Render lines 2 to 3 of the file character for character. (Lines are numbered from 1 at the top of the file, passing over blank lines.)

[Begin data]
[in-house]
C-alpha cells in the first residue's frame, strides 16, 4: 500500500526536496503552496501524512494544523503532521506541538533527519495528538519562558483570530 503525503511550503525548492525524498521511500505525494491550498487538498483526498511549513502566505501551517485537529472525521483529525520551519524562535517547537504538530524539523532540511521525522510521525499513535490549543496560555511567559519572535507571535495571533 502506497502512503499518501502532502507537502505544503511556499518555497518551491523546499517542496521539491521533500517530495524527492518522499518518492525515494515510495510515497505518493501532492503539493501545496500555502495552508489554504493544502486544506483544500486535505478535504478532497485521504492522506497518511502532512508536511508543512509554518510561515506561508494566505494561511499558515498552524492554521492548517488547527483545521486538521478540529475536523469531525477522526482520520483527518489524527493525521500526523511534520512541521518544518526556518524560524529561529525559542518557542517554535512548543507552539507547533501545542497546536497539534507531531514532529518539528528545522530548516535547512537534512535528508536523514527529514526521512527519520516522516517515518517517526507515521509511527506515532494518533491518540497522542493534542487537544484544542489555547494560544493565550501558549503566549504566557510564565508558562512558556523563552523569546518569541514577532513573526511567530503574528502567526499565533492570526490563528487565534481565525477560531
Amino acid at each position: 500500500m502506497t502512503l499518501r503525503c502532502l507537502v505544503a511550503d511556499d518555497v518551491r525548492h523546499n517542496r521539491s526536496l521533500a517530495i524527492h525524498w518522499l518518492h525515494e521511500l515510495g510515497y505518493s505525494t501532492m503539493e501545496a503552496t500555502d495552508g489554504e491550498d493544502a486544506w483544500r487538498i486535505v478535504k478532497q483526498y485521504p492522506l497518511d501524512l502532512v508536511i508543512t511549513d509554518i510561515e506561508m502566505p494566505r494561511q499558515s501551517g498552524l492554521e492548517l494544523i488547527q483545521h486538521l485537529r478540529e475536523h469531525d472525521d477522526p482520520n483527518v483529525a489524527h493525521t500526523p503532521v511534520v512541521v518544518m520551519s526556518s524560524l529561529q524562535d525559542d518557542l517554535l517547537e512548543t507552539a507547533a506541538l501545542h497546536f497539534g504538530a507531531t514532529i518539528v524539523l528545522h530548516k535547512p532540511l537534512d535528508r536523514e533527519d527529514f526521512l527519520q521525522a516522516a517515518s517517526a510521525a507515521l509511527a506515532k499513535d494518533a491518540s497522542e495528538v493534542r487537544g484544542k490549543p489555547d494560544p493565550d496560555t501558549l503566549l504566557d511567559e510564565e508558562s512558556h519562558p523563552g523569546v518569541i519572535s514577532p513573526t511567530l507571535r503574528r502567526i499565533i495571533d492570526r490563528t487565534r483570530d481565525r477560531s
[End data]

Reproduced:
C-alpha cells in the first residue's frame, strides 16, 4: 500500500526536496503552496501524512494544523503532521506541538533527519495528538519562558483570530 503525503511550503525548492525524498521511500505525494491550498487538498483526498511549513502566505501551517485537529472525521483529525520551519524562535517547537504538530524539523532540511521525522510521525499513535490549543496560555511567559519572535507571535495571533 502506497502512503499518501502532502507537502505544503511556499518555497518551491523546499517542496521539491521533500517530495524527492518522499518518492525515494515510495510515497505518493501532492503539493501545496500555502495552508489554504493544502486544506483544500486535505478535504478532497485521504492522506497518511502532512508536511508543512509554518510561515506561508494566505494561511499558515498552524492554521492548517488547527483545521486538521478540529475536523469531525477522526482520520483527518489524527493525521500526523511534520512541521518544518526556518524560524529561529525559542518557542517554535512548543507552539507547533501545542497546536497539534507531531514532529518539528528545522530548516535547512537534512535528508536523514527529514526521512527519520516522516517515518517517526507515521509511527506515532494518533491518540497522542493534542487537544484544542489555547494560544493565550501558549503566549504566557510564565508558562512558556523563552523569546518569541514577532513573526511567530503574528502567526499565533492570526490563528487565534481565525477560531
Amino acid at each position: 500500500m502506497t502512503l499518501r503525503c502532502l507537502v505544503a511550503d511556499d518555497v518551491r525548492h523546499n517542496r521539491s526536496l521533500a517530495i524527492h525524498w518522499l518518492h525515494e521511500l515510495g510515497y505518493s505525494t501532492m503539493e501545496a503552496t500555502d495552508g489554504e491550498d493544502a486544506w483544500r487538498i486535505v478535504k478532497q483526498y485521504p492522506l497518511d501524512l502532512v508536511i508543512t511549513d509554518i510561515e506561508m502566505p494566505r494561511q499558515s501551517g498552524l492554521e492548517l494544523i488547527q483545521h486538521l485537529r478540529e475536523h469531525d472525521d477522526p482520520n483527518v483529525a489524527h493525521t500526523p503532521v511534520v512541521v518544518m520551519s526556518s524560524l529561529q524562535d525559542d518557542l517554535l517547537e512548543t507552539a507547533a506541538l501545542h497546536f497539534g504538530a507531531t514532529i518539528v524539523l528545522h530548516k535547512p532540511l537534512d535528508r536523514e533527519d527529514f526521512l527519520q521525522a516522516a517515518s517517526a510521525a507515521l509511527a506515532k499513535d494518533a491518540s497522542e495528538v493534542r487537544g484544542k490549543p489555547d494560544p493565550d496560555t501558549l503566549l504566557d511567559e510564565e508558562s512558556h519562558p523563552g523569546v518569541i519572535s514577532p513573526t511567530l507571535r503574528r502567526i499565533i495571533d492570526r490563528t487565534r483570530d481565525r477560531s